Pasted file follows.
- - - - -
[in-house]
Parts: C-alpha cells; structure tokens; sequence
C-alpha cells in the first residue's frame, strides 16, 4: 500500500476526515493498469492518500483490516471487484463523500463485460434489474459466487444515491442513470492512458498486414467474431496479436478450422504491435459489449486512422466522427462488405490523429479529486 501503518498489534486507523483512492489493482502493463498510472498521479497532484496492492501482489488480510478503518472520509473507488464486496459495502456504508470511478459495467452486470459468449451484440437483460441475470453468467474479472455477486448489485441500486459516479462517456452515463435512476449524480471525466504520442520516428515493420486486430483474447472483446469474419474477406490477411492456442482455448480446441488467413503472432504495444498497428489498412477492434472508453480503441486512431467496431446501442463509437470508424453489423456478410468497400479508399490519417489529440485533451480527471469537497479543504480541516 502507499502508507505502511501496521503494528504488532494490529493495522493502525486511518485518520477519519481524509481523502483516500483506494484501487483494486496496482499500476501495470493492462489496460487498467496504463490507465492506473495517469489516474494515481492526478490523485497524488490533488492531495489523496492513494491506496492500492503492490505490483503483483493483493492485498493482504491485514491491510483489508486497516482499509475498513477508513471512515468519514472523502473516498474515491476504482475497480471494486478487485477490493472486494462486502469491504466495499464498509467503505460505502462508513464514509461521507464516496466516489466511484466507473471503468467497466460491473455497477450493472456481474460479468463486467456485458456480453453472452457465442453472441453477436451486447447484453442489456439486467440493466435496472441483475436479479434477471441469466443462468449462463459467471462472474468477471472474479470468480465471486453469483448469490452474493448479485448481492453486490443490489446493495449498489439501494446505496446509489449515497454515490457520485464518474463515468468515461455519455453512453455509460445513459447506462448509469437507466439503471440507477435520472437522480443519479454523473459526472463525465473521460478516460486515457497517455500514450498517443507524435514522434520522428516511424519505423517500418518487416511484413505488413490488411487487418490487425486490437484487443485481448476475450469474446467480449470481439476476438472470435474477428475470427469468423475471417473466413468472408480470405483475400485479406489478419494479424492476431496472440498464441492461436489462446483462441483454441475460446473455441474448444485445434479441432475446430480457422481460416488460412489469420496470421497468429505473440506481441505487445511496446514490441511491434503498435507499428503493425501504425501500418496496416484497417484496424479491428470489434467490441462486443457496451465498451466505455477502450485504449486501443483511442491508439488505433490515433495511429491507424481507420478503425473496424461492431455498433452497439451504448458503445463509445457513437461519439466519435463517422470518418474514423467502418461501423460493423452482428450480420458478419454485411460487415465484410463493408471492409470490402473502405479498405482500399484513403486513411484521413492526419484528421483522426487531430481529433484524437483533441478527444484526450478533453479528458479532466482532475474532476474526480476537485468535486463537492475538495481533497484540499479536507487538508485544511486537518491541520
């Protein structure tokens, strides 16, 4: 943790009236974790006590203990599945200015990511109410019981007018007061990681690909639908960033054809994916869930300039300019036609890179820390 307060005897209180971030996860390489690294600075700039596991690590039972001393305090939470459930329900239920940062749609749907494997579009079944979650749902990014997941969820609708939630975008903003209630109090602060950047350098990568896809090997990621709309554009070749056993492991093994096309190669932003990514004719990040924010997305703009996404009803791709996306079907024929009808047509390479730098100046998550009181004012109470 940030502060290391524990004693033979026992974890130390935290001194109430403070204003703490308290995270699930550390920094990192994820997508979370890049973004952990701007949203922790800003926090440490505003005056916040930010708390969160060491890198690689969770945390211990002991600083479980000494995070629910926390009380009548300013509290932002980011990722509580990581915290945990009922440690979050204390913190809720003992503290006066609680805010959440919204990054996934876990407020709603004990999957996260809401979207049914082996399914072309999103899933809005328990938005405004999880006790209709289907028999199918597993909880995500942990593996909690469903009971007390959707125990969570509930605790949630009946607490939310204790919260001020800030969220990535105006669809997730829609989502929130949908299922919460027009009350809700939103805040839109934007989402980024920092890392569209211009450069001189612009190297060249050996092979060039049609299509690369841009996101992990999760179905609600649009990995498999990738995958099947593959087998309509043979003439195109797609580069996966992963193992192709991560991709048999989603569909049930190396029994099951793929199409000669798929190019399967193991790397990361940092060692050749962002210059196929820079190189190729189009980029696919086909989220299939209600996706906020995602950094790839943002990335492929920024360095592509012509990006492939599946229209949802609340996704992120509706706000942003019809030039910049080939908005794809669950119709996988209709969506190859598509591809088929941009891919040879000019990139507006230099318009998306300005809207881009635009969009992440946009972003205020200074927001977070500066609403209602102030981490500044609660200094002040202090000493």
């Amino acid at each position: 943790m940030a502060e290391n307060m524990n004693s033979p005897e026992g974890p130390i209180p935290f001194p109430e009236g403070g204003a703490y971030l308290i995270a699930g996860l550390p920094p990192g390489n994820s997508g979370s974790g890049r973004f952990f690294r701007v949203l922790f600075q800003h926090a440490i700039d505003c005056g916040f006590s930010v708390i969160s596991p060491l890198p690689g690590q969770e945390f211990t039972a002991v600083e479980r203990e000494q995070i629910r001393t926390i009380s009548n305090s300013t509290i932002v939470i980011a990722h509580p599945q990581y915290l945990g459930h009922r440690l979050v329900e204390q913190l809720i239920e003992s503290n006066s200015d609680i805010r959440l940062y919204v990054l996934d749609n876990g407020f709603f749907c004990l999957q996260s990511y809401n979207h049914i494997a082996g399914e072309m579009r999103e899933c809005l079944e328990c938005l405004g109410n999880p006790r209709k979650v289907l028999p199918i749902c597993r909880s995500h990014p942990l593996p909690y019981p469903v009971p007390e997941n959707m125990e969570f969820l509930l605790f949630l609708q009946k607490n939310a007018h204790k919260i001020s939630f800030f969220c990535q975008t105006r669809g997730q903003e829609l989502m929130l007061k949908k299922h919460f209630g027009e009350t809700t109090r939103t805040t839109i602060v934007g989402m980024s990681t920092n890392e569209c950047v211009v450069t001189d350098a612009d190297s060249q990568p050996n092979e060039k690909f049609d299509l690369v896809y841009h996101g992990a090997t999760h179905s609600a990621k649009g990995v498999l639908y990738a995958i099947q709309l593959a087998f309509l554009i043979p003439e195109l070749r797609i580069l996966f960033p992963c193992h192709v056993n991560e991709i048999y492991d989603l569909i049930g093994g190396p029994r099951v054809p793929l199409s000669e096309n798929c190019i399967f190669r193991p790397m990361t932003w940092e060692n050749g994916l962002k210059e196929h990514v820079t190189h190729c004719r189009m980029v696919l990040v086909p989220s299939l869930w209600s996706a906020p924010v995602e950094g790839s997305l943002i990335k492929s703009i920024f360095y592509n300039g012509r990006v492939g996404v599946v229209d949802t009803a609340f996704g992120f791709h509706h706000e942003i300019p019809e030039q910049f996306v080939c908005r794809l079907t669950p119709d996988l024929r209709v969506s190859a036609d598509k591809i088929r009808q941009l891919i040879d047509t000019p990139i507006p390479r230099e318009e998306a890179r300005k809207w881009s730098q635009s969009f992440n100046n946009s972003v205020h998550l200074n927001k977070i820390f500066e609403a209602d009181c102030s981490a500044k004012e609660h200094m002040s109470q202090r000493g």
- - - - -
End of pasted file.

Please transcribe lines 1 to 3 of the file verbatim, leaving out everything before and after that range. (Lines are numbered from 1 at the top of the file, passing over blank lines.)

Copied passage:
[in-house]
Parts: C-alpha cells; structure tokens; sequence
C-alpha cells in the first residue's frame, strides 16, 4: 500500500476526515493498469492518500483490516471487484463523500463485460434489474459466487444515491442513470492512458498486414467474431496479436478450422504491435459489449486512422466522427462488405490523429479529486 501503518498489534486507523483512492489493482502493463498510472498521479497532484496492492501482489488480510478503518472520509473507488464486496459495502456504508470511478459495467452486470459468449451484440437483460441475470453468467474479472455477486448489485441500486459516479462517456452515463435512476449524480471525466504520442520516428515493420486486430483474447472483446469474419474477406490477411492456442482455448480446441488467413503472432504495444498497428489498412477492434472508453480503441486512431467496431446501442463509437470508424453489423456478410468497400479508399490519417489529440485533451480527471469537497479543504480541516 502507499502508507505502511501496521503494528504488532494490529493495522493502525486511518485518520477519519481524509481523502483516500483506494484501487483494486496496482499500476501495470493492462489496460487498467496504463490507465492506473495517469489516474494515481492526478490523485497524488490533488492531495489523496492513494491506496492500492503492490505490483503483483493483493492485498493482504491485514491491510483489508486497516482499509475498513477508513471512515468519514472523502473516498474515491476504482475497480471494486478487485477490493472486494462486502469491504466495499464498509467503505460505502462508513464514509461521507464516496466516489466511484466507473471503468467497466460491473455497477450493472456481474460479468463486467456485458456480453453472452457465442453472441453477436451486447447484453442489456439486467440493466435496472441483475436479479434477471441469466443462468449462463459467471462472474468477471472474479470468480465471486453469483448469490452474493448479485448481492453486490443490489446493495449498489439501494446505496446509489449515497454515490457520485464518474463515468468515461455519455453512453455509460445513459447506462448509469437507466439503471440507477435520472437522480443519479454523473459526472463525465473521460478516460486515457497517455500514450498517443507524435514522434520522428516511424519505423517500418518487416511484413505488413490488411487487418490487425486490437484487443485481448476475450469474446467480449470481439476476438472470435474477428475470427469468423475471417473466413468472408480470405483475400485479406489478419494479424492476431496472440498464441492461436489462446483462441483454441475460446473455441474448444485445434479441432475446430480457422481460416488460412489469420496470421497468429505473440506481441505487445511496446514490441511491434503498435507499428503493425501504425501500418496496416484497417484496424479491428470489434467490441462486443457496451465498451466505455477502450485504449486501443483511442491508439488505433490515433495511429491507424481507420478503425473496424461492431455498433452497439451504448458503445463509445457513437461519439466519435463517422470518418474514423467502418461501423460493423452482428450480420458478419454485411460487415465484410463493408471492409470490402473502405479498405482500399484513403486513411484521413492526419484528421483522426487531430481529433484524437483533441478527444484526450478533453479528458479532466482532475474532476474526480476537485468535486463537492475538495481533497484540499479536507487538508485544511486537518491541520